In recent years, billionaire Stanley Druckenmiller has been giving huge sums to New York's Harlem Children's Zone (HCZ), the multi-tiered community organization providing education, social and health programs for at-risk children and their families.
Druckenmiller got involved with the outfit years ago, when HCZ founder Geoffrey Canada courted him for funds. The two are friends and fellow Bowdoin alums. In 2013, Druckenmiller gave $15 million to Canada's outfit; the year before he gave $15 million. And the overall total of Druckenmiller gifts to HCZ at this point may be over $100 million, as we've noted before.
With huge sums coming from Druckenmiller, and HCZ's budget soaring from $12 million in 2001 to $95 million in 2012, Druckenmiller's education philanthropy has definitely been headlined by his association with Canada and HCZ. But that's not all he and his wife Fiona are into in this space.
In recent years, big Druckenmiller money has also gone to College Summit in Washington D.C., a non-profit organization whose mission is to increase youth college enrollment rates from low-income communities. College Summit has received at least $3.2 million from the Druckenmillers since 2011.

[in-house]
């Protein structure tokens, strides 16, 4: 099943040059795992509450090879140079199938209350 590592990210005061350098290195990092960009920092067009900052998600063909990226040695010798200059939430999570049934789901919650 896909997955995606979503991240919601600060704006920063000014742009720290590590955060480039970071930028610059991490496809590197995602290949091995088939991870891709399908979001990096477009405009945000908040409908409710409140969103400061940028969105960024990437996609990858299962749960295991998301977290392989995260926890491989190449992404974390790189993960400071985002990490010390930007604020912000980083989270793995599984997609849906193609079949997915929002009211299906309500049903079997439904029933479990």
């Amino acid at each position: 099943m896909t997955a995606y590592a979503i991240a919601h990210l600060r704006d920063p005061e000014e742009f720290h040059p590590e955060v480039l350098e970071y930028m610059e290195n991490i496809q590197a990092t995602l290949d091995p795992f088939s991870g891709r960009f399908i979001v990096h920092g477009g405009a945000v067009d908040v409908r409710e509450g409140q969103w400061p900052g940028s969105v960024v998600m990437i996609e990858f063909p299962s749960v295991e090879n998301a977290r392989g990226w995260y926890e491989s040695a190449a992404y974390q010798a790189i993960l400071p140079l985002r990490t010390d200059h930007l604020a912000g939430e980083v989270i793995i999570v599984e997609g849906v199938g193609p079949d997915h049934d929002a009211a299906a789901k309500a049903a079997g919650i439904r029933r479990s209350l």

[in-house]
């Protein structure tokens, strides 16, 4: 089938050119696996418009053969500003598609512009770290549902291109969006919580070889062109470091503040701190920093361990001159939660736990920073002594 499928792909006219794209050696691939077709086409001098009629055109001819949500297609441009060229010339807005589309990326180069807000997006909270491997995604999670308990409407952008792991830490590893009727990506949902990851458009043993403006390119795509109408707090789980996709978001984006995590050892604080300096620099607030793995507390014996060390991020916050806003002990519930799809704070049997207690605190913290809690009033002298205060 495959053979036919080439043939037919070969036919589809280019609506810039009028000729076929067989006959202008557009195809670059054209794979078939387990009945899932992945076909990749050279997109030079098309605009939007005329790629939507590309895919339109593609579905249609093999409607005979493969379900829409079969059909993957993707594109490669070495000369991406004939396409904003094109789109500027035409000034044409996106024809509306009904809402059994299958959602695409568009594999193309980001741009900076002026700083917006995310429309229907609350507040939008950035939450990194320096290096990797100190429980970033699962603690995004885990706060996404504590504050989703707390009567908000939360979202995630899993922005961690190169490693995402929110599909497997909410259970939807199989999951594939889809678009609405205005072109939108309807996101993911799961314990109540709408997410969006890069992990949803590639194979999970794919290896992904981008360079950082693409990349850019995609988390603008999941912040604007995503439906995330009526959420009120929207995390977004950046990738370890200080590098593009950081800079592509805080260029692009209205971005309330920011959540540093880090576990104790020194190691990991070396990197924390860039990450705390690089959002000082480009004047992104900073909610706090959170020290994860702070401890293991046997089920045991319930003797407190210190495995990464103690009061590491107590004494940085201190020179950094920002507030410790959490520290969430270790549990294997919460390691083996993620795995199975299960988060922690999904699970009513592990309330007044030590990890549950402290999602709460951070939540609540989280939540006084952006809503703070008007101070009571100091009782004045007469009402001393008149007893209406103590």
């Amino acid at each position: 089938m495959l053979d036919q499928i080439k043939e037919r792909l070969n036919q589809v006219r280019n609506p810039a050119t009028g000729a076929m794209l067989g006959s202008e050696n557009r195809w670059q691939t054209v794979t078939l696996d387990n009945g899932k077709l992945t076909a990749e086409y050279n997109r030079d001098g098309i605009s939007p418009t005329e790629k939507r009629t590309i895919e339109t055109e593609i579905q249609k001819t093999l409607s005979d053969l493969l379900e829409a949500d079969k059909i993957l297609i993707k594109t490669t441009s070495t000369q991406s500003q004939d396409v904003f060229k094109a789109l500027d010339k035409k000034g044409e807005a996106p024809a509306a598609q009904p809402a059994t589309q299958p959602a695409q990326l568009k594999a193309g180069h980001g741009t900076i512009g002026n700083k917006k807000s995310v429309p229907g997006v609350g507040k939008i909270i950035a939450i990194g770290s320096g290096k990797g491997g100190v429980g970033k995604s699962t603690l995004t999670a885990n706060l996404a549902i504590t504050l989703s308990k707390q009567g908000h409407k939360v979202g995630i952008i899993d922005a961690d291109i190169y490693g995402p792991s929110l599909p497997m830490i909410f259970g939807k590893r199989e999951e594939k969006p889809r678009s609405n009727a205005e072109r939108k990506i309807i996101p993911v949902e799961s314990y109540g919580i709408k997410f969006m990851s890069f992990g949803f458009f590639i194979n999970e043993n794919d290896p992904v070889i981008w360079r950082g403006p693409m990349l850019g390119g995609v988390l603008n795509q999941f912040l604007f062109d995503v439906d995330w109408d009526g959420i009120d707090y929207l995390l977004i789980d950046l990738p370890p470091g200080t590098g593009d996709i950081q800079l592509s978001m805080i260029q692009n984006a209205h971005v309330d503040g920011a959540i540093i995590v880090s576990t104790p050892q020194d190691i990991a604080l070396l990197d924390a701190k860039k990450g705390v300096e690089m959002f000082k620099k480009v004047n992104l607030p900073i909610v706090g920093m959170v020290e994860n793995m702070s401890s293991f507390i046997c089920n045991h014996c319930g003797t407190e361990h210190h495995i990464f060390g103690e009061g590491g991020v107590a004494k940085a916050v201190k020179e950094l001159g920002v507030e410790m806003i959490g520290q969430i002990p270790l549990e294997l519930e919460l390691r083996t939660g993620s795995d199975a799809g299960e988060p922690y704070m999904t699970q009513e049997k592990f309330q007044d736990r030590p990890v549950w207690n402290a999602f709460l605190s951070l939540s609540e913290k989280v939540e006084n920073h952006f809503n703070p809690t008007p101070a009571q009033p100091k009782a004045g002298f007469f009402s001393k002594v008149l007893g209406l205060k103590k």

As well, the Druckenmillers seemed to have heeded the call of Mark Zuckerberg, Bill Ackman, and other donors behind the controversial effort to remake Newark's schools, giving $1 million to the Foundation for Newark's Future last year.
The couple also gives out college scholarships through their foundation, generally 20 to 30 annually to students around the country. These scholarships are generally under $10,000.
The Druckenmillers have also been steady funders of—surprise!—Teach for America, which received $100,000 gifts in some recent years. Smaller sums have gone to Harlem Village Academies, Children's Storefront, a tuition free private school in East Harlem, Prep for Prep, Children’s Scholarship Fund, and Success Academy Charter Schools.
The couple has also given big to Spence School, where Fiona and her children are alumnae, and where she served as a trustee for many years. Spence received $5 million alone in 2012.
As for the huge streams of money going to HCZ, it's unlikely that that stops any time soon. As Druckenmiller once said about his giving strategies: "I like putting all my eggs in one basket and then watching that basket carefully.”
Still, it's possible that in the coming years, the Druckenmillers could start spreading more of their money around to K-12 causes. The couple appears to be increasingly influenced by their children, which often motivates giving in new areas for major donors.
Certainly there's plenty of money in the wings. The Druckenmiller Foundation had nearly a billion dollars in assets in 2013, and moved $73 million out the door that year.